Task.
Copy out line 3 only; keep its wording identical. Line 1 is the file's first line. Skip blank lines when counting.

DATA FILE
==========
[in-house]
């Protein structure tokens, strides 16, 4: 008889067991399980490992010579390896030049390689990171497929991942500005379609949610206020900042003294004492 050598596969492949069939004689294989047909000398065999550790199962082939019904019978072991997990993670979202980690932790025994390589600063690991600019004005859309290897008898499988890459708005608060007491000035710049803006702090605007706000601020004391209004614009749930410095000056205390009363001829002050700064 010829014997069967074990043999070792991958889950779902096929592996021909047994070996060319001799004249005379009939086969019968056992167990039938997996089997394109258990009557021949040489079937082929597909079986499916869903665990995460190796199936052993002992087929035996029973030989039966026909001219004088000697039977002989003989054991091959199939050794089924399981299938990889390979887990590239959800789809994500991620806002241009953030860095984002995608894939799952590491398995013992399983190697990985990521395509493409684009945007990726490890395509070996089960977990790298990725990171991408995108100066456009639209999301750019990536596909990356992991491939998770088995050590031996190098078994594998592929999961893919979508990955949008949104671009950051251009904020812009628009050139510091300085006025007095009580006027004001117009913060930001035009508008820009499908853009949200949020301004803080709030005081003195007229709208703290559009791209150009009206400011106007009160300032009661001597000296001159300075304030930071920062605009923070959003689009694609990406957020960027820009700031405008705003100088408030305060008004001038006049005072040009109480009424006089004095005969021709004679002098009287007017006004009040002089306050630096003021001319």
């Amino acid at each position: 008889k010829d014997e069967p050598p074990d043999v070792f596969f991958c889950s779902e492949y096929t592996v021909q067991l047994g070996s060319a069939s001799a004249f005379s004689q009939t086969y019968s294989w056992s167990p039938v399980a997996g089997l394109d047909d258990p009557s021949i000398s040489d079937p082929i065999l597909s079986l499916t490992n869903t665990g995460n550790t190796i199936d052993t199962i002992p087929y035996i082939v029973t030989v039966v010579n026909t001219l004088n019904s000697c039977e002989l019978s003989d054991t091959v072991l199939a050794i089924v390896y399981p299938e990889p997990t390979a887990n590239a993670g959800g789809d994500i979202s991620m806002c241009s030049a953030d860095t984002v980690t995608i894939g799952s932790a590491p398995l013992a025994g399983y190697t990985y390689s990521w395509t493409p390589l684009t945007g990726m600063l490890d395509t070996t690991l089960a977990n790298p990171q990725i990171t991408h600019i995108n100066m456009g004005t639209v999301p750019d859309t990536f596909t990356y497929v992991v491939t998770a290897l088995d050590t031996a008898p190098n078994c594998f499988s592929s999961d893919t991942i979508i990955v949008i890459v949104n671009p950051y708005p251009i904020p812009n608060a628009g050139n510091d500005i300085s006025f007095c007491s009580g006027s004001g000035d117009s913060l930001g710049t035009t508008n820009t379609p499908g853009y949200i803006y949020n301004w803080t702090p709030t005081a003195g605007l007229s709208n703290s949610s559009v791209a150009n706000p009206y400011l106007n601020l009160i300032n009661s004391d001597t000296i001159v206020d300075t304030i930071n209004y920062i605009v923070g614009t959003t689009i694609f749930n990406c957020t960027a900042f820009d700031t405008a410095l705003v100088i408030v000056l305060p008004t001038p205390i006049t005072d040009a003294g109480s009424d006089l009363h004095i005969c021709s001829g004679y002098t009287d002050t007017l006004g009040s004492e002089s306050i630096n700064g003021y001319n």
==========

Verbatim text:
């Amino acid at each position: 008889k010829d014997e069967p050598p074990d043999v070792f596969f991958c889950s779902e492949y096929t592996v021909q067991l047994g070996s060319a069939s001799a004249f005379s004689q009939t086969y019968s294989w056992s167990p039938v399980a997996g089997l394109d047909d258990p009557s021949i000398s040489d079937p082929i065999l597909s079986l499916t490992n869903t665990g995460n550790t190796i199936d052993t199962i002992p087929y035996i082939v029973t030989v039966v010579n026909t001219l004088n019904s000697c039977e002989l019978s003989d054991t091959v072991l199939a050794i089924v390896y399981p299938e990889p997990t390979a887990n590239a993670g959800g789809d994500i979202s991620m806002c241009s030049a953030d860095t984002v980690t995608i894939g799952s932790a590491p398995l013992a025994g399983y190697t990985y390689s990521w395509t493409p390589l684009t945007g990726m600063l490890d395509t070996t690991l089960a977990n790298p990171q990725i990171t991408h600019i995108n100066m456009g004005t639209v999301p750019d859309t990536f596909t990356y497929v992991v491939t998770a290897l088995d050590t031996a008898p190098n078994c594998f499988s592929s999961d893919t991942i979508i990955v949008i890459v949104n671009p950051y708005p251009i904020p812009n608060a628009g050139n510091d500005i300085s006025f007095c007491s009580g006027s004001g000035d117009s913060l930001g710049t035009t508008n820009t379609p499908g853009y949200i803006y949020n301004w803080t702090p709030t005081a003195g605007l007229s709208n703290s949610s559009v791209a150009n706000p009206y400011l106007n601020l009160i300032n009661s004391d001597t000296i001159v206020d300075t304030i930071n209004y920062i605009v923070g614009t959003t689009i694609f749930n990406c957020t960027a900042f820009d700031t405008a410095l705003v100088i408030v000056l305060p008004t001038p205390i006049t005072d040009a003294g109480s009424d006089l009363h004095i005969c021709s001829g004679y002098t009287d002050t007017l006004g009040s004492e002089s306050i630096n700064g003021y001319n």